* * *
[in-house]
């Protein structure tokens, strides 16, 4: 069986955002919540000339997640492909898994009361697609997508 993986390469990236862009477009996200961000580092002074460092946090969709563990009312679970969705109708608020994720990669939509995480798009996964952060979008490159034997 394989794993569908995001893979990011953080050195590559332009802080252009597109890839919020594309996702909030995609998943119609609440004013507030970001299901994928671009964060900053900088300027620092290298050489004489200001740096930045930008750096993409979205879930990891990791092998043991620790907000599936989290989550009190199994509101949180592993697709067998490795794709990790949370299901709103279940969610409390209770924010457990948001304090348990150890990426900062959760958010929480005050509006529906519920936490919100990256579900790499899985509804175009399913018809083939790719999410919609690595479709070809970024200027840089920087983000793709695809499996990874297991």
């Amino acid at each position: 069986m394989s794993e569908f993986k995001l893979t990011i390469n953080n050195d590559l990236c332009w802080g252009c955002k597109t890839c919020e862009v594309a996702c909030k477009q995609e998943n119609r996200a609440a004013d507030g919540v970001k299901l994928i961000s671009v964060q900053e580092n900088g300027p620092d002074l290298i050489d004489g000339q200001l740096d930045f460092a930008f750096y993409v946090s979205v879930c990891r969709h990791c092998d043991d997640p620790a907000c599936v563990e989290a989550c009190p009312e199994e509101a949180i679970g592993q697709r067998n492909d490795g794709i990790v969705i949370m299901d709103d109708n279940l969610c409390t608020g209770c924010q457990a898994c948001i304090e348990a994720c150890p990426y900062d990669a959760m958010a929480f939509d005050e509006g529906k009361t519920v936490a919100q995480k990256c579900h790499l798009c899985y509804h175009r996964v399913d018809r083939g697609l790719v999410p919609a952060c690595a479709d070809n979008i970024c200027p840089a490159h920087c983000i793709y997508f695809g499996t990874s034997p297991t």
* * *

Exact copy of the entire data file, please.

[in-house]
């Protein structure tokens, strides 16, 4: 069986955002919540000339997640492909898994009361697609997508 993986390469990236862009477009996200961000580092002074460092946090969709563990009312679970969705109708608020994720990669939509995480798009996964952060979008490159034997 394989794993569908995001893979990011953080050195590559332009802080252009597109890839919020594309996702909030995609998943119609609440004013507030970001299901994928671009964060900053900088300027620092290298050489004489200001740096930045930008750096993409979205879930990891990791092998043991620790907000599936989290989550009190199994509101949180592993697709067998490795794709990790949370299901709103279940969610409390209770924010457990948001304090348990150890990426900062959760958010929480005050509006529906519920936490919100990256579900790499899985509804175009399913018809083939790719999410919609690595479709070809970024200027840089920087983000793709695809499996990874297991």
């Amino acid at each position: 069986m394989s794993e569908f993986k995001l893979t990011i390469n953080n050195d590559l990236c332009w802080g252009c955002k597109t890839c919020e862009v594309a996702c909030k477009q995609e998943n119609r996200a609440a004013d507030g919540v970001k299901l994928i961000s671009v964060q900053e580092n900088g300027p620092d002074l290298i050489d004489g000339q200001l740096d930045f460092a930008f750096y993409v946090s979205v879930c990891r969709h990791c092998d043991d997640p620790a907000c599936v563990e989290a989550c009190p009312e199994e509101a949180i679970g592993q697709r067998n492909d490795g794709i990790v969705i949370m299901d709103d109708n279940l969610c409390t608020g209770c924010q457990a898994c948001i304090e348990a994720c150890p990426y900062d990669a959760m958010a929480f939509d005050e509006g529906k009361t519920v936490a919100q995480k990256c579900h790499l798009c899985y509804h175009r996964v399913d018809r083939g697609l790719v999410p919609a952060c690595a479709d070809n979008i970024c200027p840089a490159h920087c983000i793709y997508f695809g499996t990874s034997p297991t």